Category Archives: Tron

Still featuring a light cycle battle from Tron, a film by Disney 2010

Remembering Cinema Futurist Syd Mead

While extensively covering Disney’s 1982 computer-world movie Tron, I referenced futurist Syd Mead quite a bit. He left an indelible mark on that film and many other seminal SF works like Blade Runner. He passed away yesterday at age 86 

Syd Mead, Moebius and Peter Lloyd, art designers for Tron, a video game themed movie by Disney

Tron director Steven Lisberger (in black) meets with his art design staff: Syd Mead (centre, wearing tie), camera right of him is Moebius, next to him is Peter Lloyd

On Tron, Mead’s specialty in future-cool hardware was put to good use, designing the tanks and villain Sark’s huge floating carrier, along with the eye-catching TRON title font. But his most iconic design for the film, that ranks up there with the flying spinner car from Blade Runner, were the lightcycles. Still recognizable as motorcycles, but sleek, imposing and merging man and machine, they are a design that has lived on in the imagination far past when the lights came up in the theatres.

Still of lightcycles in battle from Tron, a video game themed movie from Disney 1982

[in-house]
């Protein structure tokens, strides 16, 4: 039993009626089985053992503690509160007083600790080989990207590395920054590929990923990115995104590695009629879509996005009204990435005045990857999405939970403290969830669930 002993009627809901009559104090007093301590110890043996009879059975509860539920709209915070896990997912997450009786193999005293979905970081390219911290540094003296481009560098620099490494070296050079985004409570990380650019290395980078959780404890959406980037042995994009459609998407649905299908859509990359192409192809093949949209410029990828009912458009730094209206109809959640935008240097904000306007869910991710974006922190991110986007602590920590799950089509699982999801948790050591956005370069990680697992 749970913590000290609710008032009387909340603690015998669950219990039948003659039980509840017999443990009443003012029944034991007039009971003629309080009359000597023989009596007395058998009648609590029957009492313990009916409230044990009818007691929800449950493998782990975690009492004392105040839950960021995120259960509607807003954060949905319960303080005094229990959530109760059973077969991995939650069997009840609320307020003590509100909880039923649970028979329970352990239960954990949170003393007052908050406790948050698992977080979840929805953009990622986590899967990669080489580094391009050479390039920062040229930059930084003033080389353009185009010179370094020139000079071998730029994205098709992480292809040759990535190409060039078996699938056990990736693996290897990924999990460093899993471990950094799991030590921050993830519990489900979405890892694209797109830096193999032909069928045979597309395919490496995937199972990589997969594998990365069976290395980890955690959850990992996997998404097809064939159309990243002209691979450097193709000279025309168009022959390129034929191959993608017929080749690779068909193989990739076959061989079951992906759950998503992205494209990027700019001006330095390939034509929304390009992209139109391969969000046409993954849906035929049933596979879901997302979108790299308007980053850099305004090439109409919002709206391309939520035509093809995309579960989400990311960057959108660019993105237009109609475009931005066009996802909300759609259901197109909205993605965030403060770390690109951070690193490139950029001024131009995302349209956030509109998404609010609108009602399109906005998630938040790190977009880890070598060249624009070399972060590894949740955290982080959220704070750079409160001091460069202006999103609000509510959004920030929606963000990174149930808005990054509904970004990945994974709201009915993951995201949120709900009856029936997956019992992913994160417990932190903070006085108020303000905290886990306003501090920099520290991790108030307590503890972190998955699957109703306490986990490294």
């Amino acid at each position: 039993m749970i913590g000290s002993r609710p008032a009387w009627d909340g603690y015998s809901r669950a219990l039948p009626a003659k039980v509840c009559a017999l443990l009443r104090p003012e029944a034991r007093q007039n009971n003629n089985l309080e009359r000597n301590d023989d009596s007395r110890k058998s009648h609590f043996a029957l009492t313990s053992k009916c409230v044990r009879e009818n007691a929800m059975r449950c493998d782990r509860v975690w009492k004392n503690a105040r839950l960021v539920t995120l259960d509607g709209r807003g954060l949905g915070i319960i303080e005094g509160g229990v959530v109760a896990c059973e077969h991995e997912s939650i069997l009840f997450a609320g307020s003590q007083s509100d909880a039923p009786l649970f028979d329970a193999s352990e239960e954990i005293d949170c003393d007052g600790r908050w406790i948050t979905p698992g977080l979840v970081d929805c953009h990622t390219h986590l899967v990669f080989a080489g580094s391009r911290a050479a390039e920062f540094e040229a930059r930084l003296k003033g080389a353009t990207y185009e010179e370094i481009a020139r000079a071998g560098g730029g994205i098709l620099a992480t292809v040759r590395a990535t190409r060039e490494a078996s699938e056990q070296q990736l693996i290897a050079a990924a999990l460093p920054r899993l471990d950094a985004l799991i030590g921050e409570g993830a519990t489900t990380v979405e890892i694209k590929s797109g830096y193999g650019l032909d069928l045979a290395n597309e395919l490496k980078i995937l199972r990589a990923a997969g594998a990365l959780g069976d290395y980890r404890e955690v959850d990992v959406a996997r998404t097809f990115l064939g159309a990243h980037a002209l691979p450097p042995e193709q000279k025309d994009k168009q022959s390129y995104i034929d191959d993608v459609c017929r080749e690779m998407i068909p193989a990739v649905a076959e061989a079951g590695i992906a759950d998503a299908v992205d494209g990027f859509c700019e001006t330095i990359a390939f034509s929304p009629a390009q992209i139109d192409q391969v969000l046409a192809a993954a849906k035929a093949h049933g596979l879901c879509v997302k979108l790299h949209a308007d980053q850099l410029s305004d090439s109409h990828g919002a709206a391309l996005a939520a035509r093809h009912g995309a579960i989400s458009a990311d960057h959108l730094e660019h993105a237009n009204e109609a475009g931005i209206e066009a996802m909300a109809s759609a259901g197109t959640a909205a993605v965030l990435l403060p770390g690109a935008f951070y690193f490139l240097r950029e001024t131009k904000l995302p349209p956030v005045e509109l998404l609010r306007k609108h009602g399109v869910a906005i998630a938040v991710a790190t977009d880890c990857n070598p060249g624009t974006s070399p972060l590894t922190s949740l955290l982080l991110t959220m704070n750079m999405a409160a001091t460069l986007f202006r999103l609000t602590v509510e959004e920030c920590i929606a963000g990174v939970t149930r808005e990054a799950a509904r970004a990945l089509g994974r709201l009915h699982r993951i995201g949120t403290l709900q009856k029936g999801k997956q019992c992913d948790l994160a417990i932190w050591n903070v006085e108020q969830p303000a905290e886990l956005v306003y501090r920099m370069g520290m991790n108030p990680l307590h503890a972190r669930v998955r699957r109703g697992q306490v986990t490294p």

Tron lightcycles from original film, 1982

Rendered as CGI creations in Tron by effects house MAGI via their Synthavision process, the lightcycles had to be scaled back a bit from Mead’s vision. He did get to have the full look of the vehicles realized in the sequel, Tron Legacy. The biggest difference between the two is how the rider truly becomes a part of the cycle in Legacy, other than just being a driver inside it.

A drawing by Syd Mead for Tron, a video game themed movie by Disney 1982

Syd Mead concept drawing of Tank interior

Mead also worked directly in the video game industry, including designing the vehicles in the 1995 Sega Saturn game Cyber Speedway. I think it’s fair to say the extended garage of our possible future wouldn’t look nearly as cool if not for the startling design work of Syd Mead. His practical but far-flung vision will be missed. RIP.

You can read my coverage of Tron and see many of Mead’s designs for it here on my site:

Concept art of lightcycle from Tron, a video game themed movie by Disney

Original Syd Mead lightcycle design, with driver who becomes part of the vehicle

Still of lightcycles in battle from Tron, a video game themed movie from Disney 1982

Tron Lightcycles Come to Life at Shanghai Disneyland

Tron was a 1982 film by Disney that promised to take the growing public interest in personal computers and video games and create a huge box-office and merchandising bonanza around the topic. It didn’t. Some products based on Tron were released in the run-up to its release, stuff like a handheld electronic game by Tomy, some home video games through a licensing agreement with Mattel… the most successful was Midway’s Tron arcade game, which ended up grossing more in quarters than the movie did at the theatres. Tron fizzling at the box-office upon release put a damper on the enthusiasm with which the film had been made.